Downplaying the Iranian threat

Downplaying the Iranian threat

Downplaying the Iranian threat
In the 1980s the world witnessed the Cold War between the capitalist and communist camps. During those days, I was studying in the United States. The then US President Ronald Reagon’s interesting statements and notorious slips of tongue against the opposite camp used to become huge media rage.
That was the era when the world witnessed huge events across the world that changed the overall landscape of the international politics and the impact of those changes continue to be felt even today. Those events include the 1979 revolution in Iran, the Soviet invasion of Afghanistan, the Iran-Iraq war, fall of the Berlin Wall and subsequent collapse of the communist camp.
Reagan of the Republican Party won the presidential elections against the Democratic President Jimmy Carter in 1980 and the Republican victory in that election was the failure of the US administration headed by Carter to resolve the American hostages crisis in Tehran.
Closely on the heels of the Iranian revolution in 1979, a group of revolutionary students gatecrashed the US embassy and held 52 Americans hostages for more than a year and the US administration failed to free the hostages through operations carried out by Special Forces.
Iranians used to hold protest demonstrations frequently in major Iranian cities. During those demonstrations, they used to burn the United States flags and some anti-American slogans gained popularity in Iran like “Death to America,” “Fight Against the Forces of Global Arrogance” and “the Great Satan.” The so-called revolutionaries also used to chant slogans vowing to export the revolution.
In those days the word Al-Qaeda was not in circulation, but the word mujahideen was becoming popular. The US itself gave this title to the American-supported fighters against the erstwhile Soviet Union and the stigma of “terror” was not attached to them, and the war continued until the Soviet pullout from Afghanistan.
In the years after the end of the hostage crisis in Tehran, Iran’s proxies in Lebanon launched a series of kidnapping of westerners, most notorious of which was the kidnapping, torture and murder of the Director of CIA in Beirut, William Buckley.
Beirut also had the first taste of suicide blast in 1983 when the barracks of the international peacekeeping forces were bombed leaving 241 Americans and 58 French dead. It was the deadliest attack against US interests before the 9/11 attacks. However, none of those terrorist attacks provoke the US to launch a war or give it a sectarian classification.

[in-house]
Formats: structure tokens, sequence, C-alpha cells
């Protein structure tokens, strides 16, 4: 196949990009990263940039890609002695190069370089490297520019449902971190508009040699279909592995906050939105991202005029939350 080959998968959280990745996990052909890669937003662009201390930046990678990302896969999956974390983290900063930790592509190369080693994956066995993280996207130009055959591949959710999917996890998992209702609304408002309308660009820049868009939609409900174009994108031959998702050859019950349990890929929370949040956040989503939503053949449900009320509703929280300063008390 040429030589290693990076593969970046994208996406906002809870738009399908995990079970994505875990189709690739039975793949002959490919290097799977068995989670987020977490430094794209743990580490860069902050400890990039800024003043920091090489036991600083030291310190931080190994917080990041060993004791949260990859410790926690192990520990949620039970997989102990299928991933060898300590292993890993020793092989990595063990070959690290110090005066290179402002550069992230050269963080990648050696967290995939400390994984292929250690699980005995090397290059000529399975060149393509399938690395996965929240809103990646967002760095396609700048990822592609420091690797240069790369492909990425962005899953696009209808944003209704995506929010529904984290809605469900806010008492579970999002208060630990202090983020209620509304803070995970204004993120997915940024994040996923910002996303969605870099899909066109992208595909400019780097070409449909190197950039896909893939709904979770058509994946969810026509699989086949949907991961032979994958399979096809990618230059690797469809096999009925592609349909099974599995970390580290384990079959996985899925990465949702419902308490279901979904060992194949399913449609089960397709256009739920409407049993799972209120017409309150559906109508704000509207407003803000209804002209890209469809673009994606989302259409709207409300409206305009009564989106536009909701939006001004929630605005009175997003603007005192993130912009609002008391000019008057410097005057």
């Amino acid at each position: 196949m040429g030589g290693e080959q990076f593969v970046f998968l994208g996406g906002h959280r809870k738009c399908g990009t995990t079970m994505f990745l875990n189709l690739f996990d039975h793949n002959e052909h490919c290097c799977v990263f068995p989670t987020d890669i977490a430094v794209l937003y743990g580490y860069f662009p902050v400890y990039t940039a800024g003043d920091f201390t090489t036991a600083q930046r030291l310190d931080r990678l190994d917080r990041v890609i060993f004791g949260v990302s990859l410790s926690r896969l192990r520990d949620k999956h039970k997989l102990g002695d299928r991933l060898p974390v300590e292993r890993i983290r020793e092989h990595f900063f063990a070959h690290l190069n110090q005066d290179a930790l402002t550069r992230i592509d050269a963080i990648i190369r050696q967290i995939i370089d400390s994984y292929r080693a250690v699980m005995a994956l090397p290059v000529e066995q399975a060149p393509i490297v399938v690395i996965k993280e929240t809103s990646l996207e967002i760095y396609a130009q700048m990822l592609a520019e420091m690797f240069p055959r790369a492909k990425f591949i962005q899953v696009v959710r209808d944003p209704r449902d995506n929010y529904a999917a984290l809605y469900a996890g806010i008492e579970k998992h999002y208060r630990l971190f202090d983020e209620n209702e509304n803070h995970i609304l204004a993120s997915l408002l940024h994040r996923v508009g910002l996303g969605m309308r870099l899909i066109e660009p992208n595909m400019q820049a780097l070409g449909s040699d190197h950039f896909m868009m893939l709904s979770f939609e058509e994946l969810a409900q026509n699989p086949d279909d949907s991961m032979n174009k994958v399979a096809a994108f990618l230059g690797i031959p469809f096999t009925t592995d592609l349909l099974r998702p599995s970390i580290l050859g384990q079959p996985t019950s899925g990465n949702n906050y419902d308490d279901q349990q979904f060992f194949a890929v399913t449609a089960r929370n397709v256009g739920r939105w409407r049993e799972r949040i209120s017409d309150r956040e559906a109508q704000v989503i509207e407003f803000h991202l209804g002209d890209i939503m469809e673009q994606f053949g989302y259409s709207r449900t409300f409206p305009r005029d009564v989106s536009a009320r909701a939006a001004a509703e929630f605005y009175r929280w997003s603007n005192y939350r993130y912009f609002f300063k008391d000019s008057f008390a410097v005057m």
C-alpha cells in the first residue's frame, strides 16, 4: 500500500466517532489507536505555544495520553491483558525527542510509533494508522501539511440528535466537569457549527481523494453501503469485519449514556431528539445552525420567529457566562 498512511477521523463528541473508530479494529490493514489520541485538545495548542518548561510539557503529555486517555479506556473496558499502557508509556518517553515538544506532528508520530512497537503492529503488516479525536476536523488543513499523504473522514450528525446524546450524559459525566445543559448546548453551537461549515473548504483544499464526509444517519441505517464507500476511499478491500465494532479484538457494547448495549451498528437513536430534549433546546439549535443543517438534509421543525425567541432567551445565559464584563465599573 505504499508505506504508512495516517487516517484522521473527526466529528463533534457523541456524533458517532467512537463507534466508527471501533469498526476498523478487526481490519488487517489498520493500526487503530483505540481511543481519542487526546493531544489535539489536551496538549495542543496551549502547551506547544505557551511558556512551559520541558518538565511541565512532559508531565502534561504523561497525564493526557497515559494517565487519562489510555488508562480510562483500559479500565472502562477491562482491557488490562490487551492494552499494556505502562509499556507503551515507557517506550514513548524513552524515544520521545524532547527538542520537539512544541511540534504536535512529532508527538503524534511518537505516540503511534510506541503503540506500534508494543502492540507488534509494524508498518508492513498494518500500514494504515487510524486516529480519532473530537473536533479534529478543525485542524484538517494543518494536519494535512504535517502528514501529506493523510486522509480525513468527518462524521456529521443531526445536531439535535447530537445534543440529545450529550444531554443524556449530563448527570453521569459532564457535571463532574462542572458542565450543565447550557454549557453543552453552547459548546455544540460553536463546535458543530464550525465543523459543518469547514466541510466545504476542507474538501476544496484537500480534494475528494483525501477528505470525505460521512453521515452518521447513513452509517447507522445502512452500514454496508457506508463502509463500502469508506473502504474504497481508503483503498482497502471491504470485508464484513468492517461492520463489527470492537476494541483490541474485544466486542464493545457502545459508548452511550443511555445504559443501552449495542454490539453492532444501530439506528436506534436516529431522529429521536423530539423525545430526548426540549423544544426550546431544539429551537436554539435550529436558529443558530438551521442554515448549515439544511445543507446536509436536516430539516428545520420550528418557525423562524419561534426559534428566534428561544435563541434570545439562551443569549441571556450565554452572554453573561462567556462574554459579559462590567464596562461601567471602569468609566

I am prompted to say this after I watched a televised interview conducted by American journalist Thomas Friedman with US President Barack Obama, who forgot or pretended to forget that the war on terror led by his country did not open Iran and its agents’ terror front in Lebanon and Yemen, and that terrorism has no religion or school of thought; he was talking about the threats facing the Sunni nations.
“'The biggest danger is not a possible attack from Iran, but it is the discontent within their countries, the wrath of angry youths and the unemployed and a sense that there is no political way out to their grievances,” President Obama said.
The president seemed to be prejudiced against these countries and that he forgot the internal threats faced by Iran in addition to the human rights and democratic violations committed by Iranian governmental bodies.
Here and there we find those who defend Iran and its agents and justify its actions by saying that they do not do anything against American or western interests. Some of them say that the slogan “Death to America” is only for domestic consumption.
Then one wonders what these people would have to say about the bombing of the peacekeeping forces in Beirut, abductions in Lebanon, hijacking of planes in the 1980s, explosions in Kuwait, Alkhobar, Beunes Aires and Bangkok and also the recurring assassinations in Lebanon and also assassinations attempts in other parts of the world including the attempt on the life of the Saudi ambassador in the US.
Iran, its Revolutionary Guard, their agents Hezbollah and Ansar Allah raise the same slogans, and they use the same terminology, and commit the same crimes, besides stoking sectarian conflicts in the region. They had in the past been accused of committing terrorist crimes. They have the potential and capability surpassing a number of other countries.
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